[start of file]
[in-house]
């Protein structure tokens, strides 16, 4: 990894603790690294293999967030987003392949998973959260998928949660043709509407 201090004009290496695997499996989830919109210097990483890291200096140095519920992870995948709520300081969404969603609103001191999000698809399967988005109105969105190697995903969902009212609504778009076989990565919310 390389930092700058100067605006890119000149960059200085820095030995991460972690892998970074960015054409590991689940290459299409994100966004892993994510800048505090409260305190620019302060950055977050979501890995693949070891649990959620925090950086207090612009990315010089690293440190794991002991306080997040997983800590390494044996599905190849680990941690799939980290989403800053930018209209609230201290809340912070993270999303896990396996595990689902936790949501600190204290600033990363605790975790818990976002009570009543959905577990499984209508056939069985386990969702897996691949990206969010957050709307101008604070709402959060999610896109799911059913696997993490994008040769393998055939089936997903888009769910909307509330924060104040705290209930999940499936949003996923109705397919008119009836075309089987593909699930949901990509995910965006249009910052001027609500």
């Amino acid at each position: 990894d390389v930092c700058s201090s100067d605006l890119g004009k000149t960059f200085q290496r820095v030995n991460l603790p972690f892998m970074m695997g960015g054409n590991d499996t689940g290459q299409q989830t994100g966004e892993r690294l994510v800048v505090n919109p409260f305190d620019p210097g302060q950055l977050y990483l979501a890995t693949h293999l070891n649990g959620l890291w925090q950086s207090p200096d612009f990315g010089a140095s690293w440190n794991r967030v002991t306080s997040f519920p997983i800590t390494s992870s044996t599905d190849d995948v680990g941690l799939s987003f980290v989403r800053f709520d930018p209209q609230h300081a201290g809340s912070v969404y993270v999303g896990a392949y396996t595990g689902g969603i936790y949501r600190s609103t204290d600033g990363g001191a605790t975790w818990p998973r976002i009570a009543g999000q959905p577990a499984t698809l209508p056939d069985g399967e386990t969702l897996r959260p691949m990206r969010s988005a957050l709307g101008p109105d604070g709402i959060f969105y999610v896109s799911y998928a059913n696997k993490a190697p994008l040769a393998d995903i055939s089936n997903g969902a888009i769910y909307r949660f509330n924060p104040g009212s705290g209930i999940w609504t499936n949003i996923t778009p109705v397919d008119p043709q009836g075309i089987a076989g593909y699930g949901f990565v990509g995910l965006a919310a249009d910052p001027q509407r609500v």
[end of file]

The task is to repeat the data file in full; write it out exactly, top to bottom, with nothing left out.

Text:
[in-house]
């Protein structure tokens, strides 16, 4: 990894603790690294293999967030987003392949998973959260998928949660043709509407 201090004009290496695997499996989830919109210097990483890291200096140095519920992870995948709520300081969404969603609103001191999000698809399967988005109105969105190697995903969902009212609504778009076989990565919310 390389930092700058100067605006890119000149960059200085820095030995991460972690892998970074960015054409590991689940290459299409994100966004892993994510800048505090409260305190620019302060950055977050979501890995693949070891649990959620925090950086207090612009990315010089690293440190794991002991306080997040997983800590390494044996599905190849680990941690799939980290989403800053930018209209609230201290809340912070993270999303896990396996595990689902936790949501600190204290600033990363605790975790818990976002009570009543959905577990499984209508056939069985386990969702897996691949990206969010957050709307101008604070709402959060999610896109799911059913696997993490994008040769393998055939089936997903888009769910909307509330924060104040705290209930999940499936949003996923109705397919008119009836075309089987593909699930949901990509995910965006249009910052001027609500």
């Amino acid at each position: 990894d390389v930092c700058s201090s100067d605006l890119g004009k000149t960059f200085q290496r820095v030995n991460l603790p972690f892998m970074m695997g960015g054409n590991d499996t689940g290459q299409q989830t994100g966004e892993r690294l994510v800048v505090n919109p409260f305190d620019p210097g302060q950055l977050y990483l979501a890995t693949h293999l070891n649990g959620l890291w925090q950086s207090p200096d612009f990315g010089a140095s690293w440190n794991r967030v002991t306080s997040f519920p997983i800590t390494s992870s044996t599905d190849d995948v680990g941690l799939s987003f980290v989403r800053f709520d930018p209209q609230h300081a201290g809340s912070v969404y993270v999303g896990a392949y396996t595990g689902g969603i936790y949501r600190s609103t204290d600033g990363g001191a605790t975790w818990p998973r976002i009570a009543g999000q959905p577990a499984t698809l209508p056939d069985g399967e386990t969702l897996r959260p691949m990206r969010s988005a957050l709307g101008p109105d604070g709402i959060f969105y999610v896109s799911y998928a059913n696997k993490a190697p994008l040769a393998d995903i055939s089936n997903g969902a888009i769910y909307r949660f509330n924060p104040g009212s705290g209930i999940w609504t499936n949003i996923t778009p109705v397919d008119p043709q009836g075309i089987a076989g593909y699930g949901f990565v990509g995910l965006a919310a249009d910052p001027q509407r609500v």